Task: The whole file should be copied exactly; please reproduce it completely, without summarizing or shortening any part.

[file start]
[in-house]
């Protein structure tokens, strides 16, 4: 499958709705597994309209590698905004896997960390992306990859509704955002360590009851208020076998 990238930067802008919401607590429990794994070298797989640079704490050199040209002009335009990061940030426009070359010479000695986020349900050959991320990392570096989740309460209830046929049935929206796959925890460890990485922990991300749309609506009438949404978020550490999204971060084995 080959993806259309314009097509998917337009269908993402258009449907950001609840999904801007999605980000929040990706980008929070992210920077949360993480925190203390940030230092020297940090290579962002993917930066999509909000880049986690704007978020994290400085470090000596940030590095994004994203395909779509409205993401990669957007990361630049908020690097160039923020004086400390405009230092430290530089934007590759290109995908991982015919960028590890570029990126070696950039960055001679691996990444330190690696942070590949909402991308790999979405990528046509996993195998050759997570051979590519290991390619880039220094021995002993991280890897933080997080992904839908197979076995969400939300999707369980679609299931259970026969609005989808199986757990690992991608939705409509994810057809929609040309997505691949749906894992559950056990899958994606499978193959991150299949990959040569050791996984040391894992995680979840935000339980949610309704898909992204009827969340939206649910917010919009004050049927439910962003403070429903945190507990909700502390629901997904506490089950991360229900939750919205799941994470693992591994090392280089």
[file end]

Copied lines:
[in-house]
């Protein structure tokens, strides 16, 4: 499958709705597994309209590698905004896997960390992306990859509704955002360590009851208020076998 990238930067802008919401607590429990794994070298797989640079704490050199040209002009335009990061940030426009070359010479000695986020349900050959991320990392570096989740309460209830046929049935929206796959925890460890990485922990991300749309609506009438949404978020550490999204971060084995 080959993806259309314009097509998917337009269908993402258009449907950001609840999904801007999605980000929040990706980008929070992210920077949360993480925190203390940030230092020297940090290579962002993917930066999509909000880049986690704007978020994290400085470090000596940030590095994004994203395909779509409205993401990669957007990361630049908020690097160039923020004086400390405009230092430290530089934007590759290109995908991982015919960028590890570029990126070696950039960055001679691996990444330190690696942070590949909402991308790999979405990528046509996993195998050759997570051979590519290991390619880039220094021995002993991280890897933080997080992904839908197979076995969400939300999707369980679609299931259970026969609005989808199986757990690992991608939705409509994810057809929609040309997505691949749906894992559950056990899958994606499978193959991150299949990959040569050791996984040391894992995680979840935000339980949610309704898909992204009827969340939206649910917010919009004050049927439910962003403070429903945190507990909700502390629901997904506490089950991360229900939750919205799941994470693992591994090392280089």